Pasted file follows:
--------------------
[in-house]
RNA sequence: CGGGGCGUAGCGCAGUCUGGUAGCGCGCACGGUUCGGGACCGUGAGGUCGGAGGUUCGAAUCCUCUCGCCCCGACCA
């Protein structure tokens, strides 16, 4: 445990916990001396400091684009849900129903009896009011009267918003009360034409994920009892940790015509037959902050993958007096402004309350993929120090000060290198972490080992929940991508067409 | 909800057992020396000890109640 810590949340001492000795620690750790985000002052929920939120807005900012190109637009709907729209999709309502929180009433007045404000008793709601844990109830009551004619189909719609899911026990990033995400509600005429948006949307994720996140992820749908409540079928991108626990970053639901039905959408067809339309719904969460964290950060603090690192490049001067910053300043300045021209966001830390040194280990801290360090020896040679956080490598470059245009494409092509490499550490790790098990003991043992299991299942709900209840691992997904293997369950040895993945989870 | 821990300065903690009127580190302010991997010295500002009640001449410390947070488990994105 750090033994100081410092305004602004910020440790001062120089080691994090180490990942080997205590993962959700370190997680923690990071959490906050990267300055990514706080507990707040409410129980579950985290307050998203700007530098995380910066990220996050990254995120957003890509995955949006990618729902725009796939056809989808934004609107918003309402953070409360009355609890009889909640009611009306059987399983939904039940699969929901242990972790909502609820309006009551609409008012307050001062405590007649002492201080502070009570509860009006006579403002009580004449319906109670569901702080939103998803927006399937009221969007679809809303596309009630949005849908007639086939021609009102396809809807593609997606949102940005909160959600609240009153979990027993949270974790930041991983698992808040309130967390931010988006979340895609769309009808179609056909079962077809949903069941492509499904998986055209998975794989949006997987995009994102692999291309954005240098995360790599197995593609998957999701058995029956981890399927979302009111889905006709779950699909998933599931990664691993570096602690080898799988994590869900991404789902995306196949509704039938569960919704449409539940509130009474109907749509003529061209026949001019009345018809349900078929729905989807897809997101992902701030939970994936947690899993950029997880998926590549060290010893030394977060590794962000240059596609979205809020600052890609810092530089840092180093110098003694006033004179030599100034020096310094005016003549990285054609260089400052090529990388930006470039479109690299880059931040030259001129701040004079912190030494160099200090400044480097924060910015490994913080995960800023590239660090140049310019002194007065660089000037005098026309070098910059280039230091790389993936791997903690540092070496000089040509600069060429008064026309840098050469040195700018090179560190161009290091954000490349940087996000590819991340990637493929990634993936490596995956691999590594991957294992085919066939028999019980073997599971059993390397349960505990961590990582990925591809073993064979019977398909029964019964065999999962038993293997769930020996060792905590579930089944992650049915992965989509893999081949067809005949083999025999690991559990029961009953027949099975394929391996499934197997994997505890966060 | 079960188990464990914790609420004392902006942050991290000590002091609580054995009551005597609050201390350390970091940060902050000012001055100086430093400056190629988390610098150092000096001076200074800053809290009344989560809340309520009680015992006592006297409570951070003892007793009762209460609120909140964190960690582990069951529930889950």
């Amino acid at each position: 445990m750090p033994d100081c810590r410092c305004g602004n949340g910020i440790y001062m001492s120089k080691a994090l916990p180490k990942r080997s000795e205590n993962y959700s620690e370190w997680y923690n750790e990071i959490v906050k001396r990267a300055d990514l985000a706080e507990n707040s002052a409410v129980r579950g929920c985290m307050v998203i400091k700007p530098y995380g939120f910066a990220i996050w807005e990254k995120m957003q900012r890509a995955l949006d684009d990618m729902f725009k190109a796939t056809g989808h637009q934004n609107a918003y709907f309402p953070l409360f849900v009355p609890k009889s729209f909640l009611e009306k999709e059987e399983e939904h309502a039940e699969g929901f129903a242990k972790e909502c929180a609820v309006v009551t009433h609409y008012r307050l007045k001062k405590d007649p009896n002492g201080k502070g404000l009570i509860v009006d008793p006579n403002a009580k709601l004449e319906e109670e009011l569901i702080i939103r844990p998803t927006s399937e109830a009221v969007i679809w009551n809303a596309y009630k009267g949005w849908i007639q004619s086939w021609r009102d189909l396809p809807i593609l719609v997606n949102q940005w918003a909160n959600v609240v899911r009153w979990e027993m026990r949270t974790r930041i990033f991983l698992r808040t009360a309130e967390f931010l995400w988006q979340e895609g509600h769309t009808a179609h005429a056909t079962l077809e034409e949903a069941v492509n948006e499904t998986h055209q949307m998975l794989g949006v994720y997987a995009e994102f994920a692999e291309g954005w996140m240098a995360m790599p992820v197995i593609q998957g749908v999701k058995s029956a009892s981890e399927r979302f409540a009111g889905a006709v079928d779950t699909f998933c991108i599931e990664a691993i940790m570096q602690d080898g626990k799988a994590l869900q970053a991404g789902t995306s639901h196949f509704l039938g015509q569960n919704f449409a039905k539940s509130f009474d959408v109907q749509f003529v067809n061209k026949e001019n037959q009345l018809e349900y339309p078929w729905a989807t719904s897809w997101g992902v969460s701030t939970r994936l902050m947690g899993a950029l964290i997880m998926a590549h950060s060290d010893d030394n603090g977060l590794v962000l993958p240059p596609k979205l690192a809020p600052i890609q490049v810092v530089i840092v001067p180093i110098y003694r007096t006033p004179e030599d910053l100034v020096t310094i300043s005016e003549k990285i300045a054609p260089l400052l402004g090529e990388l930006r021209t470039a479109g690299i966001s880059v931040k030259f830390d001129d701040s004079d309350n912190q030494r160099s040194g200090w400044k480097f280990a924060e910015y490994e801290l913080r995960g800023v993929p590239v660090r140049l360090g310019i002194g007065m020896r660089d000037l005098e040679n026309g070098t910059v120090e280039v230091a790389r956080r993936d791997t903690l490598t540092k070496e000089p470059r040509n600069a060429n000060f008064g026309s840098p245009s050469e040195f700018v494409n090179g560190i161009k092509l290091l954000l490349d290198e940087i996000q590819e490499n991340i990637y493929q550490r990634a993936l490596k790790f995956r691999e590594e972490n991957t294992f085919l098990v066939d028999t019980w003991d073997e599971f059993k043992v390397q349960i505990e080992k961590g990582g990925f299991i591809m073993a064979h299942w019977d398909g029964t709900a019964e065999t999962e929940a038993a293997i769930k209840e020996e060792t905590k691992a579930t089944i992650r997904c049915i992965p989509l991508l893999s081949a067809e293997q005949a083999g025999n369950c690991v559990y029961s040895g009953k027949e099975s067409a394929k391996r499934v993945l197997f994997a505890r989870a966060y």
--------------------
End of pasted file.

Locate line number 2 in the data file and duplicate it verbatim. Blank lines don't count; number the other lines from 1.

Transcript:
RNA sequence: CGGGGCGUAGCGCAGUCUGGUAGCGCGCACGGUUCGGGACCGUGAGGUCGGAGGUUCGAAUCCUCUCGCCCCGACCA